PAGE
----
Abiqua Creek Dam
Sustaining city water supply and fish passage
About the Project
Abiqua Dam is a 15-foot-high, 64-foot-wide, low-head concrete dam built in 1943 to supply water for Silverton, Oregon. The dam has a fish ladder that is ineffective and decaying, and blocks fish passage to 7.5 miles of high-quality spawning, rearing, and migration habitat on Abiqua Creek for three federally endangered species—winter steelhead, spring Chinook and coho—as well as coastal cutthroat trout.
Abiqua Creek is a tributary of the Pudding River, which joins the Willamette River downstream of Salem, Oregon. The Pudding and Willamette run unimpeded to join the Columbia River, creating a direct connection to the Pacific Ocean, which makes the dam’s removal even more significant.
The aging dam is a liability to the City due to structural damage, a degrading foundation, and water seeping through cracks in the dam face. Rather than invest in repairs, the City intends to remove the dam and replace it with a natural channel structure that allows diversions to maintain the City’s water supply. Removal of the dam will also extend a class II-III kayak run downstream and improve conditions for recreationalists. Silverton’s population, which has nearly tripled since the dam was built, supports this nature-based solution for their aging dam to meet municipal water needs and reduce environmental impacts.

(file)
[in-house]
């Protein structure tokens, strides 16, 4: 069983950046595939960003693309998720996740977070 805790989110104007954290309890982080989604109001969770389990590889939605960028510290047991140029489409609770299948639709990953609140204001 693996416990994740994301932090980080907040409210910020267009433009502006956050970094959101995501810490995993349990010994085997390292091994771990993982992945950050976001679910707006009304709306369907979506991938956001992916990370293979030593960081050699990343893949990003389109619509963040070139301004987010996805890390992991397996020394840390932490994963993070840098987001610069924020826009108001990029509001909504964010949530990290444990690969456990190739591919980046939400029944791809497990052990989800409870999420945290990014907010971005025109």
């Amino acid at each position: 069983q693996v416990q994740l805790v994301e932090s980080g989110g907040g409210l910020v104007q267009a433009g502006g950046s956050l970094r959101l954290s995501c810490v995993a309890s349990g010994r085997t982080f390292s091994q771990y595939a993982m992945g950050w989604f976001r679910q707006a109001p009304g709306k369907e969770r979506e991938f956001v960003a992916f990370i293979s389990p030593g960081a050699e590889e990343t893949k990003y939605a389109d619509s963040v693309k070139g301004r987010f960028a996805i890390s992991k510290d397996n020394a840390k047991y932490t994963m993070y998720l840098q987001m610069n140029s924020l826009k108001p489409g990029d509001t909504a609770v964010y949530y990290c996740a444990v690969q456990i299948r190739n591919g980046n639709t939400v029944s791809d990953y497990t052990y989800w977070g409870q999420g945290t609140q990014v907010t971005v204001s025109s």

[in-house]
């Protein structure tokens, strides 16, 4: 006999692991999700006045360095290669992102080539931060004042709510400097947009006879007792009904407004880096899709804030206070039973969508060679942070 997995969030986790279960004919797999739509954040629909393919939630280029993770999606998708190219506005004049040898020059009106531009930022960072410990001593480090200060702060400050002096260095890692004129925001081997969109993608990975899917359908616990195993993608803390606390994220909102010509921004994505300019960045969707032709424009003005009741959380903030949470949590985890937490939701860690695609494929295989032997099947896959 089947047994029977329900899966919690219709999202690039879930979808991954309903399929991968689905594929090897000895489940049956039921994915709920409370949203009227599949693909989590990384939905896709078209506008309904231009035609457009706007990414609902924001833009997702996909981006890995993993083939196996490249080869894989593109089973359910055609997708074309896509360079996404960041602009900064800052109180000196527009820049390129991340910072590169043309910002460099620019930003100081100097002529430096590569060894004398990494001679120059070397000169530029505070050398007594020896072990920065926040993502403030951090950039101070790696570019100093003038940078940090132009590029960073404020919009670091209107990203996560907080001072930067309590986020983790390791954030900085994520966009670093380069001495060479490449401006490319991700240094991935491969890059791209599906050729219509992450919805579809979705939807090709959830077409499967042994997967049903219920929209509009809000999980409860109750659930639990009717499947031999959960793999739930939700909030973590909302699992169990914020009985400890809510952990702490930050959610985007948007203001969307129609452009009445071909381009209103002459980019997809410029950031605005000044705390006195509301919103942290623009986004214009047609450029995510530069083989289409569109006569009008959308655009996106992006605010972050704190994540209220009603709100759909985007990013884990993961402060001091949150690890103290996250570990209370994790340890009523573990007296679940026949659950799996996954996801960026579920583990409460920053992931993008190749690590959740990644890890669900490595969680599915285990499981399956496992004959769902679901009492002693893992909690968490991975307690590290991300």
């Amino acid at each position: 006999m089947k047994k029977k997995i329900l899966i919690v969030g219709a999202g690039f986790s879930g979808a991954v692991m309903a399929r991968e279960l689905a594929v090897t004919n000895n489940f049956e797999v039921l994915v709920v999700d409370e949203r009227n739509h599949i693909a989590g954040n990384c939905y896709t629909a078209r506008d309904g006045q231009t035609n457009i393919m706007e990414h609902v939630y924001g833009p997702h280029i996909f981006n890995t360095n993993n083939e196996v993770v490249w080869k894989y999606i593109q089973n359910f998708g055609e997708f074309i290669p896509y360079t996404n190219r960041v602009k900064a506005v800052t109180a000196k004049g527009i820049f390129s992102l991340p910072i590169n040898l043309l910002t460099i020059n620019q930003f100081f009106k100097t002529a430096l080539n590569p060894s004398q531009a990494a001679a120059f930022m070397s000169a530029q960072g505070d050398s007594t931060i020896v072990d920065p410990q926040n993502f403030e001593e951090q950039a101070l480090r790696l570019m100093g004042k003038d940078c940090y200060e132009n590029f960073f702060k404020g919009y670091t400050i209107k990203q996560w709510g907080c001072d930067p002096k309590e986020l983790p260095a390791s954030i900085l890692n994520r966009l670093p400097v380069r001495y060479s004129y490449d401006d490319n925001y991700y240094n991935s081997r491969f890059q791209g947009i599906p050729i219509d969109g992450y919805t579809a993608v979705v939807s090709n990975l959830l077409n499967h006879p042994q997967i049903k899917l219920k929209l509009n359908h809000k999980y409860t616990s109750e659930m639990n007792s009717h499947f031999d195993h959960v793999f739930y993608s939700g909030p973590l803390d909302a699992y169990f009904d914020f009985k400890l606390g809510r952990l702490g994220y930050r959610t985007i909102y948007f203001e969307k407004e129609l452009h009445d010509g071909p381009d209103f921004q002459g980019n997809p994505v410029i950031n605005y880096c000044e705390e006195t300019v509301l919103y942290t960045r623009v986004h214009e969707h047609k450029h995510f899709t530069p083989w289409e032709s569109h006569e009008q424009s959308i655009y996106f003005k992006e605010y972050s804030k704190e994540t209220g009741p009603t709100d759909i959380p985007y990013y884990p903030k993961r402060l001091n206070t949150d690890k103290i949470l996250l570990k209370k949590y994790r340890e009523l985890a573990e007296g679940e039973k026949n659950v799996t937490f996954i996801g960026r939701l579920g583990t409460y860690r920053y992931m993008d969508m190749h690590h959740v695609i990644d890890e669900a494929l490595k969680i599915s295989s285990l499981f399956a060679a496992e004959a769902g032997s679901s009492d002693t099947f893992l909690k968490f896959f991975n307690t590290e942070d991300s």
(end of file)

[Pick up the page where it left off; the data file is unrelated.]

FACTS AT A GLANCE
- Open 7.5 miles of high-quality habitat on Abiqua Creek for steelhead, spring Chinook, and cutthroat trout
- Eliminate the City’s liability for dam failure and community concerns about water supply disruption
- Extend a popular Class II and III kayak run from Abiqua Creek Falls that currently terminates at the dam and improve safety for kayakers
- Model the benefits of upgrading outdated water infrastructure with more natural solutions that effectively meet the needs of people and fish
- Reestablish sediment flows to the lower Abiqua Creek
City of Silverton
Oregon Department of Fish and Wildlife
Oregon Water Resources Department
Oregon Watershed Enhancement Board
Pudding River Watershed Council